> Previously, in Swing there was something approaching a 1:1 correspondence between Java classes and the native libraries needed. Now it's more like a curated view to those native libraries indirectly through HTMLEditor, Text and TextFlow (a read only view of text).

Yeah, I don't know, this could be a genuine issue.  I'm guessing you could get around it by packaging as a self-contained app and custom hacking the core JavaFX libs to expose the APIs you need, but that doesn't really sound like a recommended approach ;-)

----

> if I want to write a rich text editor, I can turn my back on my years of Java programming, go native, make friends again with C++, and develop the needed UIs with each platform's respective UI toolkits.

I don't think you really need to do that. That would only really be something that you would do if it was something that you wanted to do.  Technically, there are already ways to get rich editors under the JVM, even if it may mean using a Swing or SWT based solution to get what you want (if RichTextFX or HTMLEditor or WebView based javascript coded editors are not for you).
 
David Simkulette
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John Damien Smith wrote:The best thing I know of in terms of a native rich text editor for JavaFX is the third party RichTextFX control:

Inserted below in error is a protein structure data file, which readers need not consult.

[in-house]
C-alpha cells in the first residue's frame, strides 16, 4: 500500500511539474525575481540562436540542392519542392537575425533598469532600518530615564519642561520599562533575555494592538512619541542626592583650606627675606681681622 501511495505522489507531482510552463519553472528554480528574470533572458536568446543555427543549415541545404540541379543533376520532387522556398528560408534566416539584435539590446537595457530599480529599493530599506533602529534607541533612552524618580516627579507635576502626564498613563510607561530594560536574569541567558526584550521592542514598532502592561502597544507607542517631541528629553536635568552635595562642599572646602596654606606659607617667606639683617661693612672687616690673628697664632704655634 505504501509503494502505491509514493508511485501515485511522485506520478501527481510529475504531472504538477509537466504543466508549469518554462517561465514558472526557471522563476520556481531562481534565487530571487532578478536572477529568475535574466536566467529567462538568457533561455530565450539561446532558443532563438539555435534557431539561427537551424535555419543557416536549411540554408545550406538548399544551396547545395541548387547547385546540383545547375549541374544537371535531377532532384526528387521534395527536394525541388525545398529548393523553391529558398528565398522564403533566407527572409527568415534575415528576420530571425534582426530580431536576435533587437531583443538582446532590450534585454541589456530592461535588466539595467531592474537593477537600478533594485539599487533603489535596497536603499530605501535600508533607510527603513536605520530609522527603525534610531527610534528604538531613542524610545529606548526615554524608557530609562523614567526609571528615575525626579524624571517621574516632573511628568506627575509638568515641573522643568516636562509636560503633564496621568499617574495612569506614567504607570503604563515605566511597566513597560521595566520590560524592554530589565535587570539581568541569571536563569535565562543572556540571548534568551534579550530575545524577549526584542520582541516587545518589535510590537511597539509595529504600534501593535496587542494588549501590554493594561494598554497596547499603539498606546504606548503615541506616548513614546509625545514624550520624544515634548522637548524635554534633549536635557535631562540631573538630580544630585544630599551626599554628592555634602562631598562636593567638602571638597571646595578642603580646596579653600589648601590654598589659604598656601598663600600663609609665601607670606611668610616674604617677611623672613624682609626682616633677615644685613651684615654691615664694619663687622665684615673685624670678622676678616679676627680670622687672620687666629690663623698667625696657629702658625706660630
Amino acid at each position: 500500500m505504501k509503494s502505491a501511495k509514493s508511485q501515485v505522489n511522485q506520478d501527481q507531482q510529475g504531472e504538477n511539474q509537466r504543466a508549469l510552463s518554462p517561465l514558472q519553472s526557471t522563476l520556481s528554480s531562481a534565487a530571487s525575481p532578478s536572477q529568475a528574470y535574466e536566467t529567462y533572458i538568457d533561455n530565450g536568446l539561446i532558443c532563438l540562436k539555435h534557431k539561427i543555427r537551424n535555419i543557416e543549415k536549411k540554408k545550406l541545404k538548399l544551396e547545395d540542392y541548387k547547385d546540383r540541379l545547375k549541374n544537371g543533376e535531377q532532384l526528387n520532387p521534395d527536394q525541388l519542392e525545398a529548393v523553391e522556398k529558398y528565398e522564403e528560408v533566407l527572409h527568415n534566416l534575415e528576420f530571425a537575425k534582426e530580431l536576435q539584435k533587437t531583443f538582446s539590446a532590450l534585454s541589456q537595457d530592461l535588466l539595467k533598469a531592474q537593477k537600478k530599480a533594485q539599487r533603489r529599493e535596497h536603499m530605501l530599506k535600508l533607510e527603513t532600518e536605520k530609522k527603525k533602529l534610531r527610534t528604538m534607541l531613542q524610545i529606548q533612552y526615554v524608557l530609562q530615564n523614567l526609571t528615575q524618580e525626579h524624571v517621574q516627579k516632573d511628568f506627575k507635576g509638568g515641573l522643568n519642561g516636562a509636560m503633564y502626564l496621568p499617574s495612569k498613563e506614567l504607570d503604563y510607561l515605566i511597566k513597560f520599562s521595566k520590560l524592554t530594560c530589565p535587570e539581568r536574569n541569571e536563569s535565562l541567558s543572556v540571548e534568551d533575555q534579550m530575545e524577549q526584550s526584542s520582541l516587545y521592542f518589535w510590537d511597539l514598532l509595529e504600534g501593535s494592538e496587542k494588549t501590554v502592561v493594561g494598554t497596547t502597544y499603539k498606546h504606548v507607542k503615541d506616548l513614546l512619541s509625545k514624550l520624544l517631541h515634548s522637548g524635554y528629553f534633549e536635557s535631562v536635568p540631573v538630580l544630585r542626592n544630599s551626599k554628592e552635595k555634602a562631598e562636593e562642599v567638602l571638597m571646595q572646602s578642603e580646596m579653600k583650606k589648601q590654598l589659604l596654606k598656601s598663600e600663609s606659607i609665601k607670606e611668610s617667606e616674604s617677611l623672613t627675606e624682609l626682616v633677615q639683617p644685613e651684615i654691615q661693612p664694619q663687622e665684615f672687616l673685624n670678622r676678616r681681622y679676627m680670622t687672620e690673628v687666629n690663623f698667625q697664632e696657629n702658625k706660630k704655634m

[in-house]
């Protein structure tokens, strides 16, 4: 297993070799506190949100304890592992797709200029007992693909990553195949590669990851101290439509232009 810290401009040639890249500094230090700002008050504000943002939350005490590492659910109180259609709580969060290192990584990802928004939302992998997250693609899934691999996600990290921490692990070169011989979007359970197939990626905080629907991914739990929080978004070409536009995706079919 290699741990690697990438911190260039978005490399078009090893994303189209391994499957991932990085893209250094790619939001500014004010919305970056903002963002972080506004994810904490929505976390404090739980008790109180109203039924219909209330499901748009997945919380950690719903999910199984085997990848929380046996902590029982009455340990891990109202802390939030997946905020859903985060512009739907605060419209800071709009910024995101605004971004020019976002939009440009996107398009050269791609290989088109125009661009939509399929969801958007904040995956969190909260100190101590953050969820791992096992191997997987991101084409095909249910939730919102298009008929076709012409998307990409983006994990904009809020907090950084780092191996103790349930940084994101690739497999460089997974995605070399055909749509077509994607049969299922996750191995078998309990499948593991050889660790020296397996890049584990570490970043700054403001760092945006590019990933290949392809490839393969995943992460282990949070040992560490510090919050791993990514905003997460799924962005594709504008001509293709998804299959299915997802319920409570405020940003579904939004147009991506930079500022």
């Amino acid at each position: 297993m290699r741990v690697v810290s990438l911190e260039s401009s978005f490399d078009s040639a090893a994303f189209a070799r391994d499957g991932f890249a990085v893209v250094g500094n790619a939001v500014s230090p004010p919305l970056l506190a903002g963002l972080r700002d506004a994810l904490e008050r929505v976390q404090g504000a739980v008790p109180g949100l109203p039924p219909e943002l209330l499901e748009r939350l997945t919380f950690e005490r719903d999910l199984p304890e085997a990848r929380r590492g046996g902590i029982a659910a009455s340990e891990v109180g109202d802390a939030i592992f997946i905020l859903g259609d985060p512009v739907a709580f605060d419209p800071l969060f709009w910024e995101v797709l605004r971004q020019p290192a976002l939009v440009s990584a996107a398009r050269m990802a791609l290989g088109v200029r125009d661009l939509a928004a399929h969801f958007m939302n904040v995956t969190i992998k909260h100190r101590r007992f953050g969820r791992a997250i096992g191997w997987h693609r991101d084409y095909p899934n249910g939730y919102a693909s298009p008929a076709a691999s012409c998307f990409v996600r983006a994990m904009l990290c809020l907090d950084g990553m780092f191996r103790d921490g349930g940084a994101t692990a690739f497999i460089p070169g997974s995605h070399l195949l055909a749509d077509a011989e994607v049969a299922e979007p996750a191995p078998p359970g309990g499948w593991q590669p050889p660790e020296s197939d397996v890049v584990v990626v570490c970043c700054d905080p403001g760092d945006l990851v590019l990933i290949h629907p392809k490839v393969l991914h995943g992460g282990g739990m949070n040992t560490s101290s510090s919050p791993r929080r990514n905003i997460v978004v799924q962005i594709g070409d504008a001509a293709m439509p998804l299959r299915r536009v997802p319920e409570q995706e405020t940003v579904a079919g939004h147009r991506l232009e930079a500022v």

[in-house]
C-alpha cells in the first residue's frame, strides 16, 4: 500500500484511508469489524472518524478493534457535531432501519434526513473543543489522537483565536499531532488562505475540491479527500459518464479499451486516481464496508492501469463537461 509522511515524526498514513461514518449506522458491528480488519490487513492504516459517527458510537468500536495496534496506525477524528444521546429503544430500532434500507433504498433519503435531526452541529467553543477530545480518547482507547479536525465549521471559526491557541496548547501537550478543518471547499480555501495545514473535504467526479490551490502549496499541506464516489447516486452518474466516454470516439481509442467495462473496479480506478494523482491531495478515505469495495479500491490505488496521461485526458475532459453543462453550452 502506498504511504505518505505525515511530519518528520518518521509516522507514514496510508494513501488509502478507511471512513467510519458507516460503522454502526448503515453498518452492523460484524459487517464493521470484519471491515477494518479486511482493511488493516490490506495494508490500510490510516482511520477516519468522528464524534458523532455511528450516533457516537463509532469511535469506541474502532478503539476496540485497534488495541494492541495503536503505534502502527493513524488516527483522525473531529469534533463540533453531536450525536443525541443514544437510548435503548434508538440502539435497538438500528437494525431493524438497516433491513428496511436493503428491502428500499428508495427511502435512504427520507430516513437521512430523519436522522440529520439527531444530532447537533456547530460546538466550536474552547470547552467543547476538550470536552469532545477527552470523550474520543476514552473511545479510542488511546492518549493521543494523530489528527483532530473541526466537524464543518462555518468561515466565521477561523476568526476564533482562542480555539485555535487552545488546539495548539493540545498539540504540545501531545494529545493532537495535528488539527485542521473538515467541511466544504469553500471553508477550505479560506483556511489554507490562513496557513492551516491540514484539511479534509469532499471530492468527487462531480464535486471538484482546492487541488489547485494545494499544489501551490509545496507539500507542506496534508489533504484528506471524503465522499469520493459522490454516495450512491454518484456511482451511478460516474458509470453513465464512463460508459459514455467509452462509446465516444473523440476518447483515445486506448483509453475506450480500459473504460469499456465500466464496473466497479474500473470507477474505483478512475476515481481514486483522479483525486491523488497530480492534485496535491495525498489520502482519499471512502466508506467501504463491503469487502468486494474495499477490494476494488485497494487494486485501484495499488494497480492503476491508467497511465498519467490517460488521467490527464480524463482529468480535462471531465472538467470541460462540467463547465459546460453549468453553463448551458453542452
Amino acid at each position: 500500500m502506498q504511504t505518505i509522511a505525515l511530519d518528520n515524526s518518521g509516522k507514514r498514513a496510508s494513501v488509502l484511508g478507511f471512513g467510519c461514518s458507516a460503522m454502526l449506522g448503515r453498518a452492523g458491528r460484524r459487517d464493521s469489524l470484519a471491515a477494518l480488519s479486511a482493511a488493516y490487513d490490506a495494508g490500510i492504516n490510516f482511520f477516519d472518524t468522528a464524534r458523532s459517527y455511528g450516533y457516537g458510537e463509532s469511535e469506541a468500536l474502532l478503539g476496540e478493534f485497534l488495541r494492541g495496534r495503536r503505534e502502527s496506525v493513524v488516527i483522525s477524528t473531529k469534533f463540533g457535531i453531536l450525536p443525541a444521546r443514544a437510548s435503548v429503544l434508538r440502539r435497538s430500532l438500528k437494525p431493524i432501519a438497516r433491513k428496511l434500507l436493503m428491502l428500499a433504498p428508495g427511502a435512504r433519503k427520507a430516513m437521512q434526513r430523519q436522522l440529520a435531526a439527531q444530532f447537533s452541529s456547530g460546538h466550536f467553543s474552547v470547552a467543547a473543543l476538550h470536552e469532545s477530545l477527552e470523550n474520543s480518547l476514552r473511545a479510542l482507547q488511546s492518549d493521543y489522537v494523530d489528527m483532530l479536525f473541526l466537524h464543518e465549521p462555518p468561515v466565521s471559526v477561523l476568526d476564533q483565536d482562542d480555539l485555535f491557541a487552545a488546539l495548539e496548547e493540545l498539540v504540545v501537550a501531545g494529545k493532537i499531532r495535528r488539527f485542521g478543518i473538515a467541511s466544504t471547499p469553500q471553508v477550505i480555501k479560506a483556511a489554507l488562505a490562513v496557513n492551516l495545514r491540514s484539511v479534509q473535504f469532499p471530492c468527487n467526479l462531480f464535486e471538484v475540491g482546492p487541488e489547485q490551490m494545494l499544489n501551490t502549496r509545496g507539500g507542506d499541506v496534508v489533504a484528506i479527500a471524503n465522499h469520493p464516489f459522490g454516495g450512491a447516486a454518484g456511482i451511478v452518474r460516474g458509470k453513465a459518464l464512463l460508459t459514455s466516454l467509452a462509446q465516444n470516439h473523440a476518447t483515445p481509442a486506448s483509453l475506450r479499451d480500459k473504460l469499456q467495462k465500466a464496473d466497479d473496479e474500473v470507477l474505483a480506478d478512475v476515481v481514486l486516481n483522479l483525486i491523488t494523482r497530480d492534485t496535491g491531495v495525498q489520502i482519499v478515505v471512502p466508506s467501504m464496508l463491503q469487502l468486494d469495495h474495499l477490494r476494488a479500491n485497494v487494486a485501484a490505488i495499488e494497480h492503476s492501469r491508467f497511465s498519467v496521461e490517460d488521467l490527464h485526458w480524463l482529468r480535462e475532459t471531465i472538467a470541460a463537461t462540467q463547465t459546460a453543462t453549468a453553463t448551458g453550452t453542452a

https://github.com/FXMisc/RichTextFX
There is some info on that here:
 http://fxexperience.com/2013/02/interview-with-tom-schindl-2/
I think the original developer stopped developing it, but it is possible that somebody else from the community picked it up.
I'm sure your research would have brought up RichTextFX, so I'm not sure why you didn't mention it in your posts.



Yeah I looked at RichTextFX and even more I looked at TextLayout which has what we need access to. Unfortunately there is no path to access to an implmentation of TextLayout , in my case PrismTextLayout  (all the relevant methods are public in this class- but you can't get an instance of it) ) because it's locked inside com.sun and as of Java 9 the module it's in,  graphics, does not export, at least to us.

So it's not that the information we need doesn't exist, it's that it's not in a package we can use. That means we cant do hit testing, for example. We can't  do custom glyph layouts or text justification or obtain the logical-to-visual translations (and back again) between what we see on the screen and our backing store of characters. There's no programmatic control over the cursor or the logiical cursor etc etc.  There's just not the information available to write a word processor.  

I know about RichTextFX and essentially they're an extension of Text and achieve something like AttributedText is in Swing. They also have a demo that uses HTMLEditor (SmashEditor or something).  

John Damien Smith wrote:
As alternatives you could consider:
 A markdown based editor (there are numerous JavaFX projects for that).